Lawrence Osborne, author of “Beautiful Animals,” loves stories of smoldering suspense involving morally twisted foreigners in exotic locales. He treads on familiar literary terrain here.
by Lawrence Osborne
Hogarth, $25, 304 pp.
The whitewashed villages, sun-baked hills and azure vistas on the Greek island of Hydra make a haunting backdrop for the deadly intrigue that unfolds in Lawrence Osborne’s excellent and timely morality tale “Beautiful Animals” (Hogarth, $25).
The story immerses us in the privileged world of well-heeled vacationers who descend on the car-free island in high season for lazy days drinking on cafe terraces and boozy nights hobnobbing in the villas of “ancient bohemians.”
But the listless and perpetually disappointed Naomi Codrington, a young Brit who’s on the island for the summer with her elitist, art-dealer father, Jimmie, and his uppity Greek wife, Phaine, isn’t having it.
We sense the tension in this family early on. Jimmie married Phaine after his first wife — and Naomi’s biological mother — died. Naomi isn’t very fond of her stepmother.
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Phaine, for her part, lords a quiet suspicion over Naomi, who arrives on the island this season after losing her job at a London law firm under mysterious circumstances.
Naomi has been coming to Hydra with her family since she was a little girl, first with her late mother and Jimmie. She speaks fluent Greek and knows the rocky footpaths to secluded swimming coves as well as any of the unfailingly discreet island natives.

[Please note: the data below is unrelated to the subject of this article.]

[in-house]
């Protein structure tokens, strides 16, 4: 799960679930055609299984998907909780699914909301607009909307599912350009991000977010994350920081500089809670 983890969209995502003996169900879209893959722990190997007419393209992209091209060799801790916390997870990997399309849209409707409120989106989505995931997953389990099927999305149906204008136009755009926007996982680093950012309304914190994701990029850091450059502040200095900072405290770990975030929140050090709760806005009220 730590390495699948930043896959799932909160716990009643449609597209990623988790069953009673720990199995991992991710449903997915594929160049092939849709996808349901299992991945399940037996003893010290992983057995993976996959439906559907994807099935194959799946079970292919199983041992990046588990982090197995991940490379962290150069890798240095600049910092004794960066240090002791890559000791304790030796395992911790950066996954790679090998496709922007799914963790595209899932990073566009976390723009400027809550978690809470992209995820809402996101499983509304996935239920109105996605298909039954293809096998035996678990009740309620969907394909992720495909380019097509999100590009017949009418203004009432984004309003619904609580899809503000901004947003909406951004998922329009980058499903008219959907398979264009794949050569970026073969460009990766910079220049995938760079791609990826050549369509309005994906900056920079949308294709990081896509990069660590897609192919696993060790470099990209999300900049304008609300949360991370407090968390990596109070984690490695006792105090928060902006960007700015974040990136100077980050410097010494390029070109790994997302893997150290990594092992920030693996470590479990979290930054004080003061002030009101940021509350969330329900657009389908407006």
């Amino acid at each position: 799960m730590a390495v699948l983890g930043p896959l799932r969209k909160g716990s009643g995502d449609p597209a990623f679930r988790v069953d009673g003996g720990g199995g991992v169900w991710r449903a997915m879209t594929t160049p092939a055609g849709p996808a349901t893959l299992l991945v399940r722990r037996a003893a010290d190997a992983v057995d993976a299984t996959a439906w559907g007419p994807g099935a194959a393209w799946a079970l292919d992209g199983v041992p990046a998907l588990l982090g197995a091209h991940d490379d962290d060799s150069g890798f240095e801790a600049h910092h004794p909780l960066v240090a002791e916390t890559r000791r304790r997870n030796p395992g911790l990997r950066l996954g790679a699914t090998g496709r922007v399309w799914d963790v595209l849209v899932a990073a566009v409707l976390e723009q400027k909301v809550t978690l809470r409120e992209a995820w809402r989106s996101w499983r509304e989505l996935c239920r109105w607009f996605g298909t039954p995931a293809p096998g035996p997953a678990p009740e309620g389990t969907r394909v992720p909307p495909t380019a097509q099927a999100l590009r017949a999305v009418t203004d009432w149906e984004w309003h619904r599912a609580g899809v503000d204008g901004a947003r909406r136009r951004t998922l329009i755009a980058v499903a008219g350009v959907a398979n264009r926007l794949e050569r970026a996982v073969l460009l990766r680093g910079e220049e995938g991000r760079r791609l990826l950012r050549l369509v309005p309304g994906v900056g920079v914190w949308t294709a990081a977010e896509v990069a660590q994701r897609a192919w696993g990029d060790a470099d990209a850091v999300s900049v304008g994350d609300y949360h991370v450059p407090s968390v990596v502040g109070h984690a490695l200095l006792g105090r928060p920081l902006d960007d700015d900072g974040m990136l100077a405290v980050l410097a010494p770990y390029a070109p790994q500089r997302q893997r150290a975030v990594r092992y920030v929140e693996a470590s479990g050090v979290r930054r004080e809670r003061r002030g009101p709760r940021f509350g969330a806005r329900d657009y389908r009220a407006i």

Lately, she has taken to venturing out in the early mornings for secret swims, soaking up the epic solitude Hydra offers to those who know its hidden nooks.
Naomi needs an escape from the sunny monotony of her parents’ social life on Hydra and she gets it in the form of a budding friendship with another young vacationer, the impressionable Samantha “Sam” Haldane, who’s visiting the island with her family.
Naomi takes the less self-assured Sam under her wing, but it will be a fraught friendship.
In a scenario stripped from today’s headlines about the migrant crisis in the Mediterranean, the pair befriends a Syrian Muslim refugee named Faoud, who has washed ashore on one of Hydra’s tucked-away beaches.
Naomi, needing to redeem herself and regain a sense of purpose after losing her job, enlists Sam in a plan to help the handsome, college-educated young castaway that binds them forever.
We come to see that Naomi is a great keeper of secrets and that while she plays the role of a humanitarian who wants to save the world from ethnic bigotry and xenophobia, she is not above compromising her ethics to achieve her ends.
Naomi’s personality is as big and convoluted as that of the gods and goddesses of Greek myth.
She is “one of those people who exert an entirely unconscious influence on others and who cannot be held responsible for the effects,” Sam’s father, Jeffrey, keenly observes. “This made her more dangerous.”
As “Beautiful Animals” plays out, that assessment seems increasingly accurate, as Naomi persuades Sam and then the Codringtons’ dryly pragmatic Greek housekeeper Carissa to help with the plot to aid Faoud, who’s on an emotional journey as much as a physical one.
But Naomi’s overconfidence about the moral rightness of her goal is a curse that she is too self-involved to recognize.
She tests the bonds of friendship and kinship in such an offhand way that it is almost shocking.
Osborne — the Bangkok-based British author of “The Forgiven,” set in Morocco, and last year’s “Hunters in the Dark,” set in Cambodia — loves stories of smoldering suspense involving morally twisted foreigners in exotic locales.
He treads on familiar literary terrain here. “Beautiful Animals” is equally transporting, not least because of its fearless exploration of the darkest corners of the human spirit.